Ramadan Well-being

Maintaining emotional fitness this Ramadan

Ramadan offers an opportunity to practice gratitude, self-discipline, and stay connected.

Maintaining emotional fitness this Ramadan

Ramadan again feels far from normal in many ways as the COVID-19 pandemic continues. The feeling of togetherness that distinguishes the holy month is challenging to replicate in isolation. Muslims worldwide are observing the spiritual and communal month while adhering to social distancing measures for a second time since the beginning of the pandemic. But every crisis presents opportunities. We still can reflect, share, and care while remaining grateful for the blessings we have been granted. 


Our Johns Hopkins Aramco Healthcare (JHAH) experts share their advice on emotional well-being during the Holy Month of Ramadan.


Practice gratitude

It’s easy to fall prey to ingratitude. However, the holy month presents an   opportunity to guard our hearts against taking blessings we enjoy for granted. During Ramadan, we experience blessings through deprivation. Use this opportunity to recognize blessings, even the smallest ones. Making a conscious effort to regularly count your blessings can enhance your mental and physical well-being. Regularly expressing gratitude to others, or even to yourself, can help you stay positive, increase your life satisfaction, and build mental resilience.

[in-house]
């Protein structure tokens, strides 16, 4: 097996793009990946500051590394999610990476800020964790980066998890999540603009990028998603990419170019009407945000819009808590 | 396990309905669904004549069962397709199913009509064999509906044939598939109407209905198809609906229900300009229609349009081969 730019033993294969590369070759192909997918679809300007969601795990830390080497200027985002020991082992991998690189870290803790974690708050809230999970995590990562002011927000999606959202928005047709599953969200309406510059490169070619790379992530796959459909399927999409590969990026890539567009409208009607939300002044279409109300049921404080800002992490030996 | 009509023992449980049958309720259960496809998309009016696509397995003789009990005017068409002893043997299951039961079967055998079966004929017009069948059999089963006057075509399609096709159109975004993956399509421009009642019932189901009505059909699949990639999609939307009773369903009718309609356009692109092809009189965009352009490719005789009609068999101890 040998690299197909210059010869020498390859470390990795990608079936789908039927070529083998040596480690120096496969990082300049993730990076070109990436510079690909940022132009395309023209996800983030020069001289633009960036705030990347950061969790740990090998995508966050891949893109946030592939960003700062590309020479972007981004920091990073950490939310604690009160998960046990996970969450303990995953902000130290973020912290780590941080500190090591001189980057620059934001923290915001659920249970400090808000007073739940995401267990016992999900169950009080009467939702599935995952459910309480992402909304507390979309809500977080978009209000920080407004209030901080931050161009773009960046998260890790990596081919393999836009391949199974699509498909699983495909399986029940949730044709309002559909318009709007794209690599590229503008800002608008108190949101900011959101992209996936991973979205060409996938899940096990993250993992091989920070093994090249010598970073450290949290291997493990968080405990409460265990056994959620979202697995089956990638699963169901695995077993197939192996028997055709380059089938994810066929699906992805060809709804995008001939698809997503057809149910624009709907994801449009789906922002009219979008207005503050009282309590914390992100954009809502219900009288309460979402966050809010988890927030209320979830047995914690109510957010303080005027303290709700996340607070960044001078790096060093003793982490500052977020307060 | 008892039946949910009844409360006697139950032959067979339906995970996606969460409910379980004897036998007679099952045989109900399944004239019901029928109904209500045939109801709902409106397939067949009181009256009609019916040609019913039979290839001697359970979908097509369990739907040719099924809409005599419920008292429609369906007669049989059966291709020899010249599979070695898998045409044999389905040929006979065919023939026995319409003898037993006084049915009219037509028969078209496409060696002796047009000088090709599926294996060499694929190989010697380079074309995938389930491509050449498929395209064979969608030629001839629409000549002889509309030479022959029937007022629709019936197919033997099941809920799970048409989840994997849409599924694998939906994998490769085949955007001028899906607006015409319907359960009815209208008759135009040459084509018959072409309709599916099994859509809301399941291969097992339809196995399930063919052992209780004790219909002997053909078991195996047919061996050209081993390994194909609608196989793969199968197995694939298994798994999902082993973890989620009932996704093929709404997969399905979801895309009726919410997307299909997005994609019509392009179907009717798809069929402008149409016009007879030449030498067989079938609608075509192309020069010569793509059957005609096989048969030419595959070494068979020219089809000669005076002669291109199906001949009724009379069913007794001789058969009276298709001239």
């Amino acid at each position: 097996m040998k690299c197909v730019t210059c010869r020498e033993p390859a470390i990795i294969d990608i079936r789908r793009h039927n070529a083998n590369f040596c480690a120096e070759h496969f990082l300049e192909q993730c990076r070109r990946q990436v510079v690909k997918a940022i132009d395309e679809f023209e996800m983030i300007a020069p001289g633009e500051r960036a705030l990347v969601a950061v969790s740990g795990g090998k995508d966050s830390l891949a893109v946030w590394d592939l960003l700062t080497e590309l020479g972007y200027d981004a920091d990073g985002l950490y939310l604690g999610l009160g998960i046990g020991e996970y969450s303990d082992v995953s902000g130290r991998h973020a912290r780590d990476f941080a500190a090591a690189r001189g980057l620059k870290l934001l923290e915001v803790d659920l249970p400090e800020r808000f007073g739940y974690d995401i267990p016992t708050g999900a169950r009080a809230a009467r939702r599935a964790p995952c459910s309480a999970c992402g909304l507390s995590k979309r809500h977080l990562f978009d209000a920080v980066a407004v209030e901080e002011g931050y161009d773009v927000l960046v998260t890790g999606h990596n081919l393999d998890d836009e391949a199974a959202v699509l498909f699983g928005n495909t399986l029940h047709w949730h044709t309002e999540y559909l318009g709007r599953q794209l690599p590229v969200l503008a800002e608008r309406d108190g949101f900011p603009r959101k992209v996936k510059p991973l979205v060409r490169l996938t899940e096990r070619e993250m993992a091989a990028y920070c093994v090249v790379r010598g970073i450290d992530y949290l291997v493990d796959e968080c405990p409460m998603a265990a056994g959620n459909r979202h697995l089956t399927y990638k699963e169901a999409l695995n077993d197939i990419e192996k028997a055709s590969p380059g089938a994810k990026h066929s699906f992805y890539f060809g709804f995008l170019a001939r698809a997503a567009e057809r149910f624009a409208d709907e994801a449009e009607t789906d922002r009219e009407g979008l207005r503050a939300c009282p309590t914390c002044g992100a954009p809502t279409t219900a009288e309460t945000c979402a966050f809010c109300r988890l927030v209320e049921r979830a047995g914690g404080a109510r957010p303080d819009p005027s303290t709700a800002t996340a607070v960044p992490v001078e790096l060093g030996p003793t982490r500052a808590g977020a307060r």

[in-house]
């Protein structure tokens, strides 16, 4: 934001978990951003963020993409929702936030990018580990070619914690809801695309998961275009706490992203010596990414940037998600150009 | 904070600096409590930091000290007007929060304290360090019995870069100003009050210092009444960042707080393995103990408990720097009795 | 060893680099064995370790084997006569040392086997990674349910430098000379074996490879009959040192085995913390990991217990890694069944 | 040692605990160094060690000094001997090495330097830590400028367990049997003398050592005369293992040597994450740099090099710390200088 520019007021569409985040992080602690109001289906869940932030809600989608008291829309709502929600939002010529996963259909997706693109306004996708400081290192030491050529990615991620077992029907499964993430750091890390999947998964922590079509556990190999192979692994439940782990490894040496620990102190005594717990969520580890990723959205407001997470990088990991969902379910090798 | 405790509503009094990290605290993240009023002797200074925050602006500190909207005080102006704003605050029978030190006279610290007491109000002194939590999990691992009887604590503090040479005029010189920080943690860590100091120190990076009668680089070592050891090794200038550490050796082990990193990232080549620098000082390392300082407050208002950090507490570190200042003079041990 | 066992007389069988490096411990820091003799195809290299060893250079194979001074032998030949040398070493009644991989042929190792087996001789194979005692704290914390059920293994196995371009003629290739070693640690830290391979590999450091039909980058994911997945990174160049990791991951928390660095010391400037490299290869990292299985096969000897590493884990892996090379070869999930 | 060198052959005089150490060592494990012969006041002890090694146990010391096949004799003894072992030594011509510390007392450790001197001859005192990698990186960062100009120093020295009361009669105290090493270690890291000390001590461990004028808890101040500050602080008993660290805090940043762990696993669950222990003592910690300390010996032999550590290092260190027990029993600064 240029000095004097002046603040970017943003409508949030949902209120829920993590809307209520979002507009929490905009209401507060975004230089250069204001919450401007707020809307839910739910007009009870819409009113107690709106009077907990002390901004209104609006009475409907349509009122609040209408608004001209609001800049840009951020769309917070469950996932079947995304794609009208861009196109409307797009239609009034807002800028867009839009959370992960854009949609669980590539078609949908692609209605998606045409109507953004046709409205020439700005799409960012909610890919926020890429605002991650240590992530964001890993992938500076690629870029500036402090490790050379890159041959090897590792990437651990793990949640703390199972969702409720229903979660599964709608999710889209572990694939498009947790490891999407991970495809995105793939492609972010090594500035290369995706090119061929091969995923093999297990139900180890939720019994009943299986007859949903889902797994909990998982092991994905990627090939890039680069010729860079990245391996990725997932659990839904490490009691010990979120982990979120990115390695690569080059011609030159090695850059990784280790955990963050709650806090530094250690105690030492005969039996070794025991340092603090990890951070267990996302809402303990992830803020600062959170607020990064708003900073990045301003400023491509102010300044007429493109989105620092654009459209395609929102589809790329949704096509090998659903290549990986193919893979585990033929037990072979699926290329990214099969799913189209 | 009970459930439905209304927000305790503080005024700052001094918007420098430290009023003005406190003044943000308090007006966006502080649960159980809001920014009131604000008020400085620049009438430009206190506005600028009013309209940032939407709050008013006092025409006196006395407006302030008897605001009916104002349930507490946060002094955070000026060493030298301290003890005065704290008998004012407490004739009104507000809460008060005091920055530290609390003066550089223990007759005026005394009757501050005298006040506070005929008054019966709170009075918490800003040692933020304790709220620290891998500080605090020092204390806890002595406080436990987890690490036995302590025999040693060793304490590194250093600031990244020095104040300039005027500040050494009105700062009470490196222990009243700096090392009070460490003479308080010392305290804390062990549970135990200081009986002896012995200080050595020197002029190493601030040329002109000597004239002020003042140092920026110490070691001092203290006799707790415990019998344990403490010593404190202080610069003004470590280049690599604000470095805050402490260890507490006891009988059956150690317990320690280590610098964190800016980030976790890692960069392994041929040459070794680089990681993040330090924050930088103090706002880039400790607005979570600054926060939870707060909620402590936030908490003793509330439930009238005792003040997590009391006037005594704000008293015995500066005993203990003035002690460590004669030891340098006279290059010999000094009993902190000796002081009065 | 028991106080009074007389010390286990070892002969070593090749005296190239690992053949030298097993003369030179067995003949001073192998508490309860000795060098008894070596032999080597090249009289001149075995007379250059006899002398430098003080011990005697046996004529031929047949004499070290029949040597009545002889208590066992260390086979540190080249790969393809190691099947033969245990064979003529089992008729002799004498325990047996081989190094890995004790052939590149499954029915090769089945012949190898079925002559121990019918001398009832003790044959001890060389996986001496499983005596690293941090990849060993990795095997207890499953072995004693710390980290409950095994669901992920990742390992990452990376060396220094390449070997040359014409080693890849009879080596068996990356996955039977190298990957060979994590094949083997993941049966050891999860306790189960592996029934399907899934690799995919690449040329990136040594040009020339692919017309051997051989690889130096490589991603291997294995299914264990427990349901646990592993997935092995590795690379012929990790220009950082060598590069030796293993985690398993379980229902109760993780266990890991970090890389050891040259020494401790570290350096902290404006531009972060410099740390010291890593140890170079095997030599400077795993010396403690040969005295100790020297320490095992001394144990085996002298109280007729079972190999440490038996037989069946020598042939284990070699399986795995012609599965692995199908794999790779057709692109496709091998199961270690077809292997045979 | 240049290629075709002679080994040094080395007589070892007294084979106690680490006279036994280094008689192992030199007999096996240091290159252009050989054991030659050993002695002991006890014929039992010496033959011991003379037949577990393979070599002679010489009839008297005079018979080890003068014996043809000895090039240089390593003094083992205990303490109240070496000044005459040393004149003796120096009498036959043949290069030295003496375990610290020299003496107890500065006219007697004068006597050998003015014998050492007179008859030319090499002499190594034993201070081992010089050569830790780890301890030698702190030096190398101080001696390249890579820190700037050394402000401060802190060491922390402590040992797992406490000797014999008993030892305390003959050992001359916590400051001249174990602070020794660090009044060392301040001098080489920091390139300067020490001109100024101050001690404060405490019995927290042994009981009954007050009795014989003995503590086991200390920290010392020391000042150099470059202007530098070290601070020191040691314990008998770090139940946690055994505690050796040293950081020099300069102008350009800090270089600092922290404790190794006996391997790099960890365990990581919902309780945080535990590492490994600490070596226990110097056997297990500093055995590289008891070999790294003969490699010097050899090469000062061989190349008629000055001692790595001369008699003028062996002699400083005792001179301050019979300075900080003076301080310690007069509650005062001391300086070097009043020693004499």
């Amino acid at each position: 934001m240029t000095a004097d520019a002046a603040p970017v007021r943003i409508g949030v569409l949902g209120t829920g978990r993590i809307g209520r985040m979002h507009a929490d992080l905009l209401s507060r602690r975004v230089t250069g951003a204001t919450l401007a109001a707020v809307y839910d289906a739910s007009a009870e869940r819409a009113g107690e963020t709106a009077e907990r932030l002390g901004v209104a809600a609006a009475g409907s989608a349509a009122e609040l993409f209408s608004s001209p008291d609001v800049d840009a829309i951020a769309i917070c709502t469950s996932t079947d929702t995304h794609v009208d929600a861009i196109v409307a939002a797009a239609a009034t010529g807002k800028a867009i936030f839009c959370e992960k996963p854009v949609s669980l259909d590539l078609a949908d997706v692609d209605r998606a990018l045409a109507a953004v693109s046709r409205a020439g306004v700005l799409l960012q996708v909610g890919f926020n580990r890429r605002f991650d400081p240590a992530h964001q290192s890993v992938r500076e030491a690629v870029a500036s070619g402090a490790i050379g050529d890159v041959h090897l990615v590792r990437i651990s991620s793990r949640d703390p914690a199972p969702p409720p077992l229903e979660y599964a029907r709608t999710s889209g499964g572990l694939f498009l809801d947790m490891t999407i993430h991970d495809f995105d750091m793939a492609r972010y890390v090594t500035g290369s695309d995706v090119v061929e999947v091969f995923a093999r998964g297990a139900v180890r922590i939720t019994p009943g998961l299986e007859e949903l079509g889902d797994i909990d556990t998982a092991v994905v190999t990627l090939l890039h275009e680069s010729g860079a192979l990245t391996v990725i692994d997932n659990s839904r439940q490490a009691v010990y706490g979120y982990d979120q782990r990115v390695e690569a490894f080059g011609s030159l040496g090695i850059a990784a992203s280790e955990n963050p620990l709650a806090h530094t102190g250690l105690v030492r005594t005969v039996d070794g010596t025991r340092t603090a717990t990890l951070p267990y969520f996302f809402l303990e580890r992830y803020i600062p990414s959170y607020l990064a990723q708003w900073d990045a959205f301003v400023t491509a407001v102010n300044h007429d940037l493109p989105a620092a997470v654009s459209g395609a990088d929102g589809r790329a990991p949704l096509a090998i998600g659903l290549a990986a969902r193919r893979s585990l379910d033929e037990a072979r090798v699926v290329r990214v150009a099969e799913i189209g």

“Try incorporating gratitude into your daily habits,” said Dr. Areej Al-Dossary, a family practice specialist at JHAH. “Set a reminder on your phone for yourself to take the time and say, or send, a genuine thank you to someone each day so that this becomes second nature to you.” 



Part of achieving our life goals lies with our self-discipline. Ramadan reminds us that in pursuit of our long-term gains, we have the power to put off short-term pleasure. By opting to deny our bodies their basic needs voluntarily, we tend to develop greater self-control. Ghada Al-Habib, a clinical nutrition manager at JHAH, notes, “Self-discipline is crucial to modify your lifestyle to prevent or delay Type 2 diabetes and other health-related conditions. It is a key to success; it helps you stay consistent and when you are consistent you get to achieve your goals.”


Remember that you have fasted consistently throughout the month, achieving a clear goal every day, and your self-discipline is being strengthened by doing this.


Stay connected

In Ramadan, people get together for prayers, feasting, and socializing. Most people feel the need for social interactions and relationships, especially during the holy month. Due to the pandemic, many Muslims have witnessed the month lonely and isolated. 


Dr. Abdulsamad Al-Jishi, the chief of the Psychiatry Division at JHAH, remarks, “Loneliness is the feeling someone can have if their social interaction needs are not fulfilled. Loneliness and isolation can impact on the symptoms of anxiety and depression. As you maintain social distancing, try alternative ways to stay connected to others, such as phoning, texting, video calling, and emailing friends and family. Contact others on a regular basis and let them know how you feel.”


Visit JHAH’s Mental Health Toolkit page, or call our confidential Emotional Help Line at 013-870-1919. The Emotional Help Line is available Sunday to Thursday, 7 a.m. to 4 p.m. and Friday to Saturday, 10 a.m. to 4 p.m.


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